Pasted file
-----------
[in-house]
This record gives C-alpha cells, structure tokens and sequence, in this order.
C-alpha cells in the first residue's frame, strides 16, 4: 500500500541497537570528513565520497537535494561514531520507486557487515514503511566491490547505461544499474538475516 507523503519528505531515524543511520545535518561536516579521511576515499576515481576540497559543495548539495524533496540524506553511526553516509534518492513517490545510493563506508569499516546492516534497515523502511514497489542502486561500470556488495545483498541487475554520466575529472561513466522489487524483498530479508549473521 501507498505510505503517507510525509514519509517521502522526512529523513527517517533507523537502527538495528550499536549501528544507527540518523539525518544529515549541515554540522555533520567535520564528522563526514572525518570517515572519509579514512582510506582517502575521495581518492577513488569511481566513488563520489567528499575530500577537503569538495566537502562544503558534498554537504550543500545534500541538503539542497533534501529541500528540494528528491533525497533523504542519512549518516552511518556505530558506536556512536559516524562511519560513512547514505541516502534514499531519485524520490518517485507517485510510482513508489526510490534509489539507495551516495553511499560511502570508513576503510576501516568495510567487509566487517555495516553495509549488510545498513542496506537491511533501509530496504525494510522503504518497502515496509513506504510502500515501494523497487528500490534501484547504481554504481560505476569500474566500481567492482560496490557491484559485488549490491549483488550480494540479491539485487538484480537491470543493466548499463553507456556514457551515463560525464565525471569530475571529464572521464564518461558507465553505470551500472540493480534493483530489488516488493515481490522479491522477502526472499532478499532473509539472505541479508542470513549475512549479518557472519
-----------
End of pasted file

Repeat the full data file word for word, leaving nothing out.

[in-house]
This record gives C-alpha cells, structure tokens and sequence, in this order.
C-alpha cells in the first residue's frame, strides 16, 4: 500500500541497537570528513565520497537535494561514531520507486557487515514503511566491490547505461544499474538475516 507523503519528505531515524543511520545535518561536516579521511576515499576515481576540497559543495548539495524533496540524506553511526553516509534518492513517490545510493563506508569499516546492516534497515523502511514497489542502486561500470556488495545483498541487475554520466575529472561513466522489487524483498530479508549473521 501507498505510505503517507510525509514519509517521502522526512529523513527517517533507523537502527538495528550499536549501528544507527540518523539525518544529515549541515554540522555533520567535520564528522563526514572525518570517515572519509579514512582510506582517502575521495581518492577513488569511481566513488563520489567528499575530500577537503569538495566537502562544503558534498554537504550543500545534500541538503539542497533534501529541500528540494528528491533525497533523504542519512549518516552511518556505530558506536556512536559516524562511519560513512547514505541516502534514499531519485524520490518517485507517485510510482513508489526510490534509489539507495551516495553511499560511502570508513576503510576501516568495510567487509566487517555495516553495509549488510545498513542496506537491511533501509530496504525494510522503504518497502515496509513506504510502500515501494523497487528500490534501484547504481554504481560505476569500474566500481567492482560496490557491484559485488549490491549483488550480494540479491539485487538484480537491470543493466548499463553507456556514457551515463560525464565525471569530475571529464572521464564518461558507465553505470551500472540493480534493483530489488516488493515481490522479491522477502526472499532478499532473509539472505541479508542470513549475512549479518557472519